House Republican tax and retirement policy proposals

The Republicans in the House of Representatives, led by House Speaker Ryan (R-WI), are producing a series of policy proposals on critical issues, including, among others, tax reform and (as a sub-part of proposals on “Poverty, Opportunity, and Upward Mobility”) retirement security.

We recently posted an article on the Presidential candidates’ tax reform proposals. The House Republicans’ proposals are, arguably, just as relevant. Unless the Democrats take back the House, whoever wins the Presidency will still have to deal with (for the most part) the same policymakers who put together these (House Republican) proposals.

Lower tax rates

The House Republican tax proposal would lower taxes on personal income and investment income, as follows:

Current Law Tax Rates

House Republicans Proposed Personal Income Tax Rates

House Republicans Proposed Investment Income Tax Rates














For this purpose, “investment income” includes capital gains, dividends and interest income.

The House Republicans also propose eliminating the 3.8% Medicare tax on net investment income (as part of a general repeal of the Affordable Care Act).

A lower, territorial, consumption-based corporate tax

The House Republicans would change the current corporate tax to a “destination-based cash flow” system, under which, generally:

The corporate tax rate would be lowered to 20 percent.

Capital investments could be immediately written off.

Interest could no longer be deducted.

The (20%) tax would be imposed based on the location of consumption rather than the location of production – a “destination-based” system. Under this system, generally, business imports would be taxed (because they are “consumed” in the US) and business exports would not be taxed (because they are “consumed” outside the US). This approach functions in many ways like a value-added tax, except that under it (and unlike the typical VAT) payroll is deductible.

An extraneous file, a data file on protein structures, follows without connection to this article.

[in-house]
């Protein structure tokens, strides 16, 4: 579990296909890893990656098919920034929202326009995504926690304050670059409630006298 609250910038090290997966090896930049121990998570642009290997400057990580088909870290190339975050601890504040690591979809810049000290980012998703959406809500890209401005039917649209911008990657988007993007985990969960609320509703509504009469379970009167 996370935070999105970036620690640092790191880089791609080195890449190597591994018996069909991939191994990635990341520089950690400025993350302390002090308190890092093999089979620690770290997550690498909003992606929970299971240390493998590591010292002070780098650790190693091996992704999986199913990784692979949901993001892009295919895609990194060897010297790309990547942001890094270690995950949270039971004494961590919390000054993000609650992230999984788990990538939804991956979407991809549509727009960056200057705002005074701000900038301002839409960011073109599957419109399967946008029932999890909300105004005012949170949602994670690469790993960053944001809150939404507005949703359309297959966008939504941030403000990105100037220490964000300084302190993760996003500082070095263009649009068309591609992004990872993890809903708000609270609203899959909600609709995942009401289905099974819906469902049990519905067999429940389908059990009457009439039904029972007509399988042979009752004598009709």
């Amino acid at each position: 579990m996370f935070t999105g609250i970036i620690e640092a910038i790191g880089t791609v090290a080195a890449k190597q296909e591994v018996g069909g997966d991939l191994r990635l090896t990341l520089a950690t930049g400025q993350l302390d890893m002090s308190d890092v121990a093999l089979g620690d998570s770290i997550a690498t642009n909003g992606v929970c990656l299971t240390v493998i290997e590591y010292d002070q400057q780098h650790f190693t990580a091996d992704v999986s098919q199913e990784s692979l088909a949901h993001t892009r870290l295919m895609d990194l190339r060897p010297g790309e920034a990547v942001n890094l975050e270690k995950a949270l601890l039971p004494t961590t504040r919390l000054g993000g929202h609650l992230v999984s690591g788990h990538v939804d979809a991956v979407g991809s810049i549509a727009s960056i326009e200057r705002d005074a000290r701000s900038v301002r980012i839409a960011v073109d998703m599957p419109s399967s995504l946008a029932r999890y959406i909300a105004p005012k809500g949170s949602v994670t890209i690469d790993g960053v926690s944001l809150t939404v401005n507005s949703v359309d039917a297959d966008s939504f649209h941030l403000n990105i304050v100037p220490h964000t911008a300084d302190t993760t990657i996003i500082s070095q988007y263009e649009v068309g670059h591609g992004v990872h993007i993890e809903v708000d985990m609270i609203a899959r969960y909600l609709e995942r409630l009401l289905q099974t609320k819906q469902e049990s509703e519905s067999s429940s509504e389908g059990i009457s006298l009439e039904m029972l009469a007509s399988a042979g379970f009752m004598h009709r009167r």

Tax incentives for savings

Finally, according to the document produced by the House Republicans:

The Committee on Ways and Means will explore the creation of more general savings vehicles, using as a model the retirement accounts that have proven so successful. Universal Savings Accounts have been proposed by many people over the years as a way to eliminate the double taxation of savings and investment for families …. These are accounts to which individuals could contribute cash and over which they would have full control of investment decisions. Account holders could withdraw both contributions and earnings at any time, and for any reason, without penalty.

This Blueprint will continue the current tax incentives for savings. The Committee on Ways and Means will work to consolidate and reform the multiple different retirement savings provisions in the current tax code to provide effective and efficient incentives for savings and investment.

There are two themes here. First, it appears that House Republicans have not given up on the idea of exempting all savings (and not just retirement savings) from taxation, presumably along the lines of the Bush Administration’s Lifetime Savings Account proposal. And second, the House Republicans would like to, at least, consolidate the current patchwork of retirement savings tax incentives (under, e.g., Tax Code sections 401(k), 403(b) and 457).

Moving towards a consumption tax